I have an inbox of questions and will return to the normal format next week, but in light of recent circumstances, I wanted to address the area where many of our hearts and prayers have been focused. We have shed tears for a family in our community that lost a precious son. We have all watched in horror as people a state away went through a terrifying night to wake and realize that reality can be far worse than nightmares. One thing these types of tragedies do is make us stop and think about our loved ones. It’s easy in the hustle and bustle of life to forget that the amount of time we have to make a difference in the world is limited.
Michael Hyatt is an incredible motivational author and speaker. At a recent blogger conference, he led us through an exercise that left not a dry eye in the room. He instructed us all to closed our eyes as he described a setting. He painted an elaborate picture of a beautiful room, adorned with incredible arrangements of freshly cut flowers, where everyone we loved and cared for were gathered, and dressed in their finest. All focus and attention was on one single thing, a shiny box at the front of the room. Have you guessed it? The setting was a funeral and the person of honor was each of us. He then asked us questions pertaining to who would be in attendance, and what those people would say about us.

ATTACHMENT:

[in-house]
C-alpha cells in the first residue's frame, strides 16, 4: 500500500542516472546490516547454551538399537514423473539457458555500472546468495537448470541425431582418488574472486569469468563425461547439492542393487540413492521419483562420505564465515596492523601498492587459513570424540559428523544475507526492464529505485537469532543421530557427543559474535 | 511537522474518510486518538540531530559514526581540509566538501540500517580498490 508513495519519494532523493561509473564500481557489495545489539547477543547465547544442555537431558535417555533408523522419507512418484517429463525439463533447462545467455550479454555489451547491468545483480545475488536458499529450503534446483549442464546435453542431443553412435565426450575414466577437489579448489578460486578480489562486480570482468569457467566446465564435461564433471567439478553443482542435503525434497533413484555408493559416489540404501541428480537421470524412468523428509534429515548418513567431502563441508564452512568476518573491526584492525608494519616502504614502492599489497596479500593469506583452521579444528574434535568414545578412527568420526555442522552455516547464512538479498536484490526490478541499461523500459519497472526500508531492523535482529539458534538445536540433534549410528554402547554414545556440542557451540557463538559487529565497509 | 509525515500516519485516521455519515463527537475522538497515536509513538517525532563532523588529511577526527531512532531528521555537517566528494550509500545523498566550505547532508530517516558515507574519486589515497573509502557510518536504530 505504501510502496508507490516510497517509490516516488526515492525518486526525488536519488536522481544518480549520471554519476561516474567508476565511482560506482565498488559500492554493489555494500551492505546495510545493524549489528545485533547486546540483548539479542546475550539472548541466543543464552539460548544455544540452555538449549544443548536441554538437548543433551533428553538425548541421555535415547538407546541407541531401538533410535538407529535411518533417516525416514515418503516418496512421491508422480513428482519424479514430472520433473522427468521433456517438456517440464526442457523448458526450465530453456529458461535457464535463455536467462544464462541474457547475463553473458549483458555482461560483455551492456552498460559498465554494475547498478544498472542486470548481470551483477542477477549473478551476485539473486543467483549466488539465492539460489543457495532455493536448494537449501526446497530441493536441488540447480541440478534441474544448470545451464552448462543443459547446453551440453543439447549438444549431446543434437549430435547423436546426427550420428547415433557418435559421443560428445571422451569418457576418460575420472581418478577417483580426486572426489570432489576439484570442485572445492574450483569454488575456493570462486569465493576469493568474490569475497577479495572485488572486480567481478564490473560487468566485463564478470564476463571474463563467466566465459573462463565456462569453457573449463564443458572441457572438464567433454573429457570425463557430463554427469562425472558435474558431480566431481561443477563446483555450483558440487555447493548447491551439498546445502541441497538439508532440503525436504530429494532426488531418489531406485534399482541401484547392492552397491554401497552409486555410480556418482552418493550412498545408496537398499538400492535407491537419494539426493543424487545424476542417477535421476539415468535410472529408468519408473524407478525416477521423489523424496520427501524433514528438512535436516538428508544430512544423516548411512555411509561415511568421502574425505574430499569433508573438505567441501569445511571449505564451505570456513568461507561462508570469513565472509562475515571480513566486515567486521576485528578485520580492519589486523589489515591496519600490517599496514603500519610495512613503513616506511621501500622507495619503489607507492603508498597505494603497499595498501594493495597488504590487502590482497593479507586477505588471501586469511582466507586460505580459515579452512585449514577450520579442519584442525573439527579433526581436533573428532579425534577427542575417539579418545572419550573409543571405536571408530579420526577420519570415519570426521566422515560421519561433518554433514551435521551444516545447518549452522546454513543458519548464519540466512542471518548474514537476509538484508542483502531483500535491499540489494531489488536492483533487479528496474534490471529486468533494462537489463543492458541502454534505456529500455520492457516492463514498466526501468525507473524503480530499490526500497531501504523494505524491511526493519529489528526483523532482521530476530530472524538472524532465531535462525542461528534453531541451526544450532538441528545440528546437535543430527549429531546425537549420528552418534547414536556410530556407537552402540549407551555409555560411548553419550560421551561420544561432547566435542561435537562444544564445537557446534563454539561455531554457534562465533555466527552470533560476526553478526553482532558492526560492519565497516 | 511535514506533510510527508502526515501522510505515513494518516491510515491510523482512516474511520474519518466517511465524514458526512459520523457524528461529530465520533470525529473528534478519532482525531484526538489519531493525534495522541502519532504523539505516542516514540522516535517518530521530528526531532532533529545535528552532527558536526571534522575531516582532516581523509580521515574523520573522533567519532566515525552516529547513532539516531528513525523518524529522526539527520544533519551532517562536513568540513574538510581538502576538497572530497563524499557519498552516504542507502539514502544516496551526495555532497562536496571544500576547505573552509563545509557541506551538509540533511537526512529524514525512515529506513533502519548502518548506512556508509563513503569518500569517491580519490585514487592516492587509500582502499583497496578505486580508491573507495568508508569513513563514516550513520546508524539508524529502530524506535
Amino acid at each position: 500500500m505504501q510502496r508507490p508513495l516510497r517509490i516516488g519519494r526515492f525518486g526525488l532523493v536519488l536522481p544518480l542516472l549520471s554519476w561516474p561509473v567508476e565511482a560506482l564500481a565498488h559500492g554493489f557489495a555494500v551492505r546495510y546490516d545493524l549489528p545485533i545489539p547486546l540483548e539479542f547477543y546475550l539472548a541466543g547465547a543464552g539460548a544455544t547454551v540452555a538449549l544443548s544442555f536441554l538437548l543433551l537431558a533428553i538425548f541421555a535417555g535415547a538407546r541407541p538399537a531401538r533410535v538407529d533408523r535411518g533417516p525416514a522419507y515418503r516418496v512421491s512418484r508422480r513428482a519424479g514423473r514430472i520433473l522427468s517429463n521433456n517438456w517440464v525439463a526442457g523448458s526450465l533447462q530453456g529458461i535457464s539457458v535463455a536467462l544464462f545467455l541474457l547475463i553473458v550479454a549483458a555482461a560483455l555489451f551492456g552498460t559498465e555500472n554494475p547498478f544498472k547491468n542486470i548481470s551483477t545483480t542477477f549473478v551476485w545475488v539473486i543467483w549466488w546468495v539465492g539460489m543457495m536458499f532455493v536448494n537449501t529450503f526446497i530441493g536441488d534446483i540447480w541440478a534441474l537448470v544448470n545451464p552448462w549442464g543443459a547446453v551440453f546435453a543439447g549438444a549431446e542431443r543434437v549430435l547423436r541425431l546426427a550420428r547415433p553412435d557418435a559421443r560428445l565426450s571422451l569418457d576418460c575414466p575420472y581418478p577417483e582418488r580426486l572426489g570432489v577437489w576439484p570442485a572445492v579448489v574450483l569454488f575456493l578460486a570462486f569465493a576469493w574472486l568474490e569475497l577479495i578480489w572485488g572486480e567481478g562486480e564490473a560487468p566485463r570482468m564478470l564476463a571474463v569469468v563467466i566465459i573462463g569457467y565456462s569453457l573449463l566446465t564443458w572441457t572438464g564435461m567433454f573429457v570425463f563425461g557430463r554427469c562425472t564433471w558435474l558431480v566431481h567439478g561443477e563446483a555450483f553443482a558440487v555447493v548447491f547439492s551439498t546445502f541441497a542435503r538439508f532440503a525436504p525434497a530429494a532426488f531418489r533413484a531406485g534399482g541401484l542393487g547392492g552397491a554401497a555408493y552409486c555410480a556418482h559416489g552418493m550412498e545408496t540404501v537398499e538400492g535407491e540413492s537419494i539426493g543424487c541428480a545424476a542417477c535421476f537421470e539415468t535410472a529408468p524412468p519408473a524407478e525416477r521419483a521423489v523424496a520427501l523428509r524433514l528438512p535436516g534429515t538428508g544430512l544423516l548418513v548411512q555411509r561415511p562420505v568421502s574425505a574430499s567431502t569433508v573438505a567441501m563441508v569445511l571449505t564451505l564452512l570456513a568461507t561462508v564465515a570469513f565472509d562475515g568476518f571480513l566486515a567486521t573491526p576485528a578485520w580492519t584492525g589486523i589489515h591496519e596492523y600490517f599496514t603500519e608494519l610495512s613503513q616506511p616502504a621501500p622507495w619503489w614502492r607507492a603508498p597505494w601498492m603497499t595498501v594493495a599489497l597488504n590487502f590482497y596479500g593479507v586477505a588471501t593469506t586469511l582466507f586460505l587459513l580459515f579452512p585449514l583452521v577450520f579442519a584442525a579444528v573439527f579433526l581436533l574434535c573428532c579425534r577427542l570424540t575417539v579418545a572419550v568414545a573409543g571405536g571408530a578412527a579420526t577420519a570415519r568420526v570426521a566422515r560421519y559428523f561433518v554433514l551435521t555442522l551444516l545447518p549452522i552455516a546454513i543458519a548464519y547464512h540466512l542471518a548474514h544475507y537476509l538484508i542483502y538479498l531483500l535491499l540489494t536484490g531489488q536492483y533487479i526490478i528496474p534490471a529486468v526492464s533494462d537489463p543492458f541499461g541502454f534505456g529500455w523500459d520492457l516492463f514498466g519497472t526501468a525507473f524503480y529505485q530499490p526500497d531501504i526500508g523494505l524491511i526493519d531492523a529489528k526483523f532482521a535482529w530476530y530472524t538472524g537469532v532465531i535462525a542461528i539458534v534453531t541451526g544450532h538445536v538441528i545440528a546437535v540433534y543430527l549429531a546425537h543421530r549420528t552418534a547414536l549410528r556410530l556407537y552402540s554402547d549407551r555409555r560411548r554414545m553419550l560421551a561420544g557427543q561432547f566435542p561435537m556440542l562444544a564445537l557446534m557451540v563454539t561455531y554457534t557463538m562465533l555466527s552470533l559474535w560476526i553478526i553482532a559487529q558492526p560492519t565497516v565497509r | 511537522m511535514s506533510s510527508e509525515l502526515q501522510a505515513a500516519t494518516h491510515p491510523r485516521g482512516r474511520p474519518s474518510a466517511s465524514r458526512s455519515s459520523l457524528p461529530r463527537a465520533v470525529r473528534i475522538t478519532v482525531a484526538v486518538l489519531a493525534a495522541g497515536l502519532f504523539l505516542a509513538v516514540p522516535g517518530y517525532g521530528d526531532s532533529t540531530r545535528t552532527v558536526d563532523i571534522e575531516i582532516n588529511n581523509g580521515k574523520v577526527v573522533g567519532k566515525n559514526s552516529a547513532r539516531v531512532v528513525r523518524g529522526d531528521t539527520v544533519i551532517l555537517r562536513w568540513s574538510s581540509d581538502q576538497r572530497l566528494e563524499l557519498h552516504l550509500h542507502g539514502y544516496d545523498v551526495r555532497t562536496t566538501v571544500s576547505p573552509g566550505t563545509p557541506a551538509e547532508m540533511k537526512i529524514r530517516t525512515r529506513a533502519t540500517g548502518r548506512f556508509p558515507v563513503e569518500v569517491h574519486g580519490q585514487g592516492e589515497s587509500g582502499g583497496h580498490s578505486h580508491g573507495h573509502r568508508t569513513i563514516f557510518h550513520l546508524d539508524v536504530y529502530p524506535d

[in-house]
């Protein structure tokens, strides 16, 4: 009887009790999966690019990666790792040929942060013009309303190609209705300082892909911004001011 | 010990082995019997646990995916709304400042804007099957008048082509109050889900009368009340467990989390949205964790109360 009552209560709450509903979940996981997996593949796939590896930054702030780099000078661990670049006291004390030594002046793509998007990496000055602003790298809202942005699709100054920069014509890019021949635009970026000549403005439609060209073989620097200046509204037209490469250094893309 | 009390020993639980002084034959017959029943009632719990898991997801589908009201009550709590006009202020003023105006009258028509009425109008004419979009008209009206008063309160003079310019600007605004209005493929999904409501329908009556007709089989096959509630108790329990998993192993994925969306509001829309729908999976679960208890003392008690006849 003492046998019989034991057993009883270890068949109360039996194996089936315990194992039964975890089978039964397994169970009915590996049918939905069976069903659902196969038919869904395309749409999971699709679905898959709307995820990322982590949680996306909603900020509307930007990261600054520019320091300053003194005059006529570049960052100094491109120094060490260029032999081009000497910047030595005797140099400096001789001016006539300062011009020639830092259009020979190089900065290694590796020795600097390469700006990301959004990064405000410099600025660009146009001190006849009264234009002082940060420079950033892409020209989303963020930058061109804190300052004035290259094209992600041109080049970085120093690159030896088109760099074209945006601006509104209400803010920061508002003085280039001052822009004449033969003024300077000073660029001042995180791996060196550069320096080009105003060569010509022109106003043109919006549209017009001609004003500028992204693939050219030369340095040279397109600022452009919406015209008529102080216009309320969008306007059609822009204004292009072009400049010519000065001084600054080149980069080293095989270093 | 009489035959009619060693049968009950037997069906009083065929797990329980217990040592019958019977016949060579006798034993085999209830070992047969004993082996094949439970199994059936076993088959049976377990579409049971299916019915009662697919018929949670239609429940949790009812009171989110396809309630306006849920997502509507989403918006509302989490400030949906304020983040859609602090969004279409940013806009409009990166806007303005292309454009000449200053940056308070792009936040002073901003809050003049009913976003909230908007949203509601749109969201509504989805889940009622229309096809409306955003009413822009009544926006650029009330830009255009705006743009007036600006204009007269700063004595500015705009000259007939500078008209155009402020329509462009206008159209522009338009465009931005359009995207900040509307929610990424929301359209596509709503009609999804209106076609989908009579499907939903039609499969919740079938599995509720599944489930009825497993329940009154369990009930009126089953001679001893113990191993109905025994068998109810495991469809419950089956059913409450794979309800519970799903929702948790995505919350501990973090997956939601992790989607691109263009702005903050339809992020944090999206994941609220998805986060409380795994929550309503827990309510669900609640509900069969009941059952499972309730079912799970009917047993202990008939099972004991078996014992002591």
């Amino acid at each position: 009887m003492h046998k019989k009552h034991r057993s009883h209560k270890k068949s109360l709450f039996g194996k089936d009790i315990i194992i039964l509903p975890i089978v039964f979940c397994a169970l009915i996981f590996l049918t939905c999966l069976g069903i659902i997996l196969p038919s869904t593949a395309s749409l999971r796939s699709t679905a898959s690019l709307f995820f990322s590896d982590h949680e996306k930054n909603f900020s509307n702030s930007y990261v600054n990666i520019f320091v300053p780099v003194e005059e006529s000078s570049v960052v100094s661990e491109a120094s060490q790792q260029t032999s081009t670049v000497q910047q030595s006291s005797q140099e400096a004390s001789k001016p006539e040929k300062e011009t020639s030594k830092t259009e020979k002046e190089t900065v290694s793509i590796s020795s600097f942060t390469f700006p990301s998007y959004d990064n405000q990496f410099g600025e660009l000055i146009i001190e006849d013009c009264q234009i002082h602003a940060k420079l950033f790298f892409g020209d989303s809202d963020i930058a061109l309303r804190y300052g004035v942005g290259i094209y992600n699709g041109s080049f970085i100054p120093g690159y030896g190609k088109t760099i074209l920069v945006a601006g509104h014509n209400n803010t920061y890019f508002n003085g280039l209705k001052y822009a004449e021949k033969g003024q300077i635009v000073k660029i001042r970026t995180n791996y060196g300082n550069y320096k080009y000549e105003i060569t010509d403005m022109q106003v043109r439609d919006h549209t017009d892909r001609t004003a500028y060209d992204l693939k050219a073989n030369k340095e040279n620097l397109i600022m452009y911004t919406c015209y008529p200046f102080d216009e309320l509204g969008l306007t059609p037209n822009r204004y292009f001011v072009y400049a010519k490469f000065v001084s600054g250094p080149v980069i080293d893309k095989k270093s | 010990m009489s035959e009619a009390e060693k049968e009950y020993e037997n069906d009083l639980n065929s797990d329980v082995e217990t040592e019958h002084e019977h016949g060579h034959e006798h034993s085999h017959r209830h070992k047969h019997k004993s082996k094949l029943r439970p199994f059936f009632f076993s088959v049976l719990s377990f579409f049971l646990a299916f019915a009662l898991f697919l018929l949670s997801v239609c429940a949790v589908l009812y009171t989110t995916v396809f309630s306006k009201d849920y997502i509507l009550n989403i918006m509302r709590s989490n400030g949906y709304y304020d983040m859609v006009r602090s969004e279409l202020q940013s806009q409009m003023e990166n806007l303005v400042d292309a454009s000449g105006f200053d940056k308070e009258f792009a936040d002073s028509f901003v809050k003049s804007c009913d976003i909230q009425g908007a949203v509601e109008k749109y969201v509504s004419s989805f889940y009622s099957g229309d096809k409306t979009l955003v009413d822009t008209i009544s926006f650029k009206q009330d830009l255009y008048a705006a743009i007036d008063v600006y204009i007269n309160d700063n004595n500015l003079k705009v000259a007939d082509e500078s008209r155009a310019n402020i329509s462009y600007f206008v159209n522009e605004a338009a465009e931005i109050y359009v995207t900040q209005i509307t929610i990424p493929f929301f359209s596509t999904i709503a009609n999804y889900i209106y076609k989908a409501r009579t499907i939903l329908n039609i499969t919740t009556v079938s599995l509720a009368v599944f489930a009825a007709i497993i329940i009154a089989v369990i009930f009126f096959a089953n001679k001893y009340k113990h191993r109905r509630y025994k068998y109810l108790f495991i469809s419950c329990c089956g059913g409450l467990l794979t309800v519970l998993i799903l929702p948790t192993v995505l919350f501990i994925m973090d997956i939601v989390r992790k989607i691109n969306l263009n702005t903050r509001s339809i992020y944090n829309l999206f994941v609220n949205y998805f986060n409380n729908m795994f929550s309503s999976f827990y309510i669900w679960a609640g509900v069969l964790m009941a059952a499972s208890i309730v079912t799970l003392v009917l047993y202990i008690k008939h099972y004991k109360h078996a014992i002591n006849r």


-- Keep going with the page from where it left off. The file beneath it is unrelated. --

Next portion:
So I pose the same scenario to you, reader. You may be able to plan the flowers, the music, and the speakers, but you will not be able pick what people will remember about you. Those memories are earned, and the time to invest in them is now. Michael Hyatt has a free e-book called “Creating Your Life Plan” at michaelhyatt.com/life-plan . This interactive book walks you through the above exercise and helps you create a plan of action to make sure that you take time to achieve the things that really matter to you.
We cannot change the inevitable, but we can face it prepared. Knowing that we made the absolute most of our time here. My dad, Wesley Brown used to always say, “Don’t save the flowers for the funerals.” Let’s try today to find a way to give ‘flowers’ to someone we know. Smile, encourage, buy a lunch, write a card, send a Facebook message, or actually send them a bouquet. Let people know what having them in your life has meant while it can actually make a difference. Then perhaps when it’s your turn and loved ones gather to remember you, it won’t be the blooms and colorful arrangements that bring tears to their eyes. It will be the beautiful memory of you, and how you embraced each day and each person as a gift, choosing to never save the flowers for the funerals.